Chronique universelle

The world's history as French history, 5 March 2018
Chronique universelle

Medieval French "world" chronicles often recount history as a fairly direct line from biblical history, through ancient battles in Troy and Rome, to the foundation of Christian France, and up to the time in which the history was written. The text of the Chronique universelle (world chronicle) is often found in the form of genealogical scrolls, which literaly draw a line between biblical and ancient historical events and those of the French Middle Ages. A good example is Boston Public Libary, Rare Books, ms. 32, made in the 1470s.


Our charming manuscript Chronique universelle, written in French, was made in central France (Poitou / Berry?) c. 1480-1500, possibly for a sucessor to the Duke of Berry, Charles of Valois, or perhaps copied from a manuscript exemplar made for him. 


This history manuscript represents the way in which the French perceived their position in history wonderfully. It begins its series of 26 illustrations with a four-part illumination showing: God in Heaven, Adam and Eve being sent from Paradise, Adam and Eve working, and Cain and Abel (f. 1).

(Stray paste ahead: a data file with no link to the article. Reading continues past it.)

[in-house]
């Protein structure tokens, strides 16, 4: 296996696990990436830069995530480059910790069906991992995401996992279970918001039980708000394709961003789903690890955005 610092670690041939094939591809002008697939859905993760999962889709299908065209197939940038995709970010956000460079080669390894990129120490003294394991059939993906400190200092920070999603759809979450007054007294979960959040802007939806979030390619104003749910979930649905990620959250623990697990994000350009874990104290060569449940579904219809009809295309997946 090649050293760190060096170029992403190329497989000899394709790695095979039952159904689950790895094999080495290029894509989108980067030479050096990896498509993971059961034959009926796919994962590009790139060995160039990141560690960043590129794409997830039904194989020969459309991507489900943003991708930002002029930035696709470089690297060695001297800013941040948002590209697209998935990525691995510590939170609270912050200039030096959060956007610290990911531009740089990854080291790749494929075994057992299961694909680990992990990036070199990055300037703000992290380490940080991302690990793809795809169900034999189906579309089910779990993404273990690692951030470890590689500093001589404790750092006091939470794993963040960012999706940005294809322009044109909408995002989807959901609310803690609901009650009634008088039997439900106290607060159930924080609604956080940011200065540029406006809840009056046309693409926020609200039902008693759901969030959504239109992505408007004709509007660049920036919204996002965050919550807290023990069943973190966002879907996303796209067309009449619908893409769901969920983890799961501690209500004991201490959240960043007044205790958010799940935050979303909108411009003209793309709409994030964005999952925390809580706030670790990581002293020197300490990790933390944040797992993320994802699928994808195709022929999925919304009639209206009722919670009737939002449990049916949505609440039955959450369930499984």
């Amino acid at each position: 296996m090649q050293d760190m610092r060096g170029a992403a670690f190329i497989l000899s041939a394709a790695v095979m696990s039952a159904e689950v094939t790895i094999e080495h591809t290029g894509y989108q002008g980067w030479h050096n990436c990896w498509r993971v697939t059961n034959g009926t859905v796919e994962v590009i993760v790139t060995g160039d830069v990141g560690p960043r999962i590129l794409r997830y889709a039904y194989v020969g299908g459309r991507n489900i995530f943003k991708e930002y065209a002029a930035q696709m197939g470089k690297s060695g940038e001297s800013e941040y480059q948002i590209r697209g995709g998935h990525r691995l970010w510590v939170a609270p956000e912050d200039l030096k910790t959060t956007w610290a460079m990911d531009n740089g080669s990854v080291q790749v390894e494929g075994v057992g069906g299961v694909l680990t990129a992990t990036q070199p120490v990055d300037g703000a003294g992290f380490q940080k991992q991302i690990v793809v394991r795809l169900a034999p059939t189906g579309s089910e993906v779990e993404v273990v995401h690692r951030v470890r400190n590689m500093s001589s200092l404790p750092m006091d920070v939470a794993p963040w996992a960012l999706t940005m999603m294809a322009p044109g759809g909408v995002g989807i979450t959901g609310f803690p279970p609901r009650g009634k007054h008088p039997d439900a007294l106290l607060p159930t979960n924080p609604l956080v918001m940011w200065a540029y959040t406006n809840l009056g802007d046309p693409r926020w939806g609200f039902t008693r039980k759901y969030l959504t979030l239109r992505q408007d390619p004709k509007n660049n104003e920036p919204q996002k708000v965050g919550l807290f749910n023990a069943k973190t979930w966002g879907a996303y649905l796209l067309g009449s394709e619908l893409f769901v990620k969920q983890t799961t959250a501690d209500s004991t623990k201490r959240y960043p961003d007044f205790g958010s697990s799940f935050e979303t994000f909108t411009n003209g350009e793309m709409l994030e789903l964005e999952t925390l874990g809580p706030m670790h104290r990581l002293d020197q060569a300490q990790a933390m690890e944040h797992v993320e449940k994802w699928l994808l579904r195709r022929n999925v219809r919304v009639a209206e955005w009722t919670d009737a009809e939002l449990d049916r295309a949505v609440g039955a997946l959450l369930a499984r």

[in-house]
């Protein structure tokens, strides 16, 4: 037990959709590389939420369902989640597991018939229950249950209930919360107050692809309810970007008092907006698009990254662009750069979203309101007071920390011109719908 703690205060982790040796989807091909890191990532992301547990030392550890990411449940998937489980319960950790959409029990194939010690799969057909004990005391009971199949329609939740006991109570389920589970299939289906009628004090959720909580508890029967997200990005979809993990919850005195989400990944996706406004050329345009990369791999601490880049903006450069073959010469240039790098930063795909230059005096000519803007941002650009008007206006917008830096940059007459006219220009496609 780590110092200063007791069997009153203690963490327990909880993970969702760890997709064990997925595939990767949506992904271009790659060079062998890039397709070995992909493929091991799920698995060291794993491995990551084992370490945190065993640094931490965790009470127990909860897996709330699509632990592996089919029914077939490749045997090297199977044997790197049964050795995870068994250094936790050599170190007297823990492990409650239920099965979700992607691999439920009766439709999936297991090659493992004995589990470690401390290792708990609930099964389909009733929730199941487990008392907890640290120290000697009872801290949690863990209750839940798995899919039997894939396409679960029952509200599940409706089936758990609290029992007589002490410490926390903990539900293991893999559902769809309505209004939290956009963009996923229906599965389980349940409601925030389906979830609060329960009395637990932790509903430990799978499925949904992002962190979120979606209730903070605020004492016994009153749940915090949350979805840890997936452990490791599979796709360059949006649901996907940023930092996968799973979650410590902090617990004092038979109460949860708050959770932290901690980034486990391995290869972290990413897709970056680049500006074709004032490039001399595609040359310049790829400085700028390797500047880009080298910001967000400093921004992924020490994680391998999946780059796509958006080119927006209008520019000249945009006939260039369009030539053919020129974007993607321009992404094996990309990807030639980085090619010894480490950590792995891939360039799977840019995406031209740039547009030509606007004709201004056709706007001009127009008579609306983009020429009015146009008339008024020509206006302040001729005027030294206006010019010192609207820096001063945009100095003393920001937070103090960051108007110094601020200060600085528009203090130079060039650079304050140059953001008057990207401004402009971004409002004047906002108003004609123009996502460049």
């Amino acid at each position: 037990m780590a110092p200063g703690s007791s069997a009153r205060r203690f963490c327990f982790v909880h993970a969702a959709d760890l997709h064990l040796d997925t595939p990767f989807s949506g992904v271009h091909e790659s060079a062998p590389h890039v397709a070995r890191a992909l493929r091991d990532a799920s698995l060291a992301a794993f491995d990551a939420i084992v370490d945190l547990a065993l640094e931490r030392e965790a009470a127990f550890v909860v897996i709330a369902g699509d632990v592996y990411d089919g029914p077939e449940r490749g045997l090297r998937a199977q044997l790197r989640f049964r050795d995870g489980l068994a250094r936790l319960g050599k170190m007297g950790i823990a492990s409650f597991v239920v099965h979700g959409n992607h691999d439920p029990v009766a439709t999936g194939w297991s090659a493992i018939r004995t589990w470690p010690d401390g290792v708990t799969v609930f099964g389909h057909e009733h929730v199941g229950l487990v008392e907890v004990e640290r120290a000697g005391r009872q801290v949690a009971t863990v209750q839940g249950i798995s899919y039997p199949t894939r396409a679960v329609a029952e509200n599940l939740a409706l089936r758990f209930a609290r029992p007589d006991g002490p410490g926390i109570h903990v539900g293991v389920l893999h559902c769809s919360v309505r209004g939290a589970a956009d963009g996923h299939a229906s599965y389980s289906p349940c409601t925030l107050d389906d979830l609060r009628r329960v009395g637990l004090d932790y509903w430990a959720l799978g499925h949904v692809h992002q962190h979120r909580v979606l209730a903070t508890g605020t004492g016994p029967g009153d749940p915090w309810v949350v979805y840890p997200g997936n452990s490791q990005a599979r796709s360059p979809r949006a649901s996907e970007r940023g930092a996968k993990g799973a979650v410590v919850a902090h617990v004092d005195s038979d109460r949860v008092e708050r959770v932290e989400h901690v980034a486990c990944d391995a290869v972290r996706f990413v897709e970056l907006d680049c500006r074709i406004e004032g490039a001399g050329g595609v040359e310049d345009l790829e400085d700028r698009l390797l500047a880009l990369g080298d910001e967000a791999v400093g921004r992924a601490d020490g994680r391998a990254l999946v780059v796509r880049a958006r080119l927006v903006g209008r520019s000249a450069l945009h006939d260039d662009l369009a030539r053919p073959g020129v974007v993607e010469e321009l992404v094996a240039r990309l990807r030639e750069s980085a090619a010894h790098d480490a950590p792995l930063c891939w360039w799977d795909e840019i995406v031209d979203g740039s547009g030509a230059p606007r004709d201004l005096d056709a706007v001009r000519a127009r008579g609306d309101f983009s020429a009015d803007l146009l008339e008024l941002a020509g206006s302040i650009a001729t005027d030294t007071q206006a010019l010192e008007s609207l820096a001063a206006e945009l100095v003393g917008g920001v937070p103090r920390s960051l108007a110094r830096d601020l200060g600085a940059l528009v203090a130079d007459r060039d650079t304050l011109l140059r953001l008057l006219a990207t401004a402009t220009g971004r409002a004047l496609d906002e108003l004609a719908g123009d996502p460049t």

After eleven biblically focused illuminations (including Noah's Ark and the Destruction of Jerusalem by Nebuchadnezzar) and two about the ancient world (Hector's body returned to Troy, Funeral of Cesar) the next twelve illustrations become focused on French history, visually emphasing the content that would be the most important to its French, noble patron. Such illuminations include the 508 AD Baptism of the first French, Christian king, Clovis (f. 84v),

Emperor Charles IV's and his son Wenceslas' entry into Paris in 1378 (f. 100v),

and the 1429 Annointment of Charles VII as King while Joan of Arc holds the crown (f. 112v, see above).  


This manuscript's text may have been intended for a noble audience.  It emphasizes the nobility of the French royal family by tracing its decent from the Trojans and Charlemagne, underlining its dynastic legitimacy. As a result, the iconographic program of the miniatures also accentuates the royal character of the text. For example the scene of Emperor Charles IV arriving in Paris shows the sovereign visiting his French neighbour surrounded by banners of the French fleur-de-lis. The number of French historical illuminations and the intentional use of the French coat of arms surely focuses the reader's attention on the "Frenchness" of this world chronicle!





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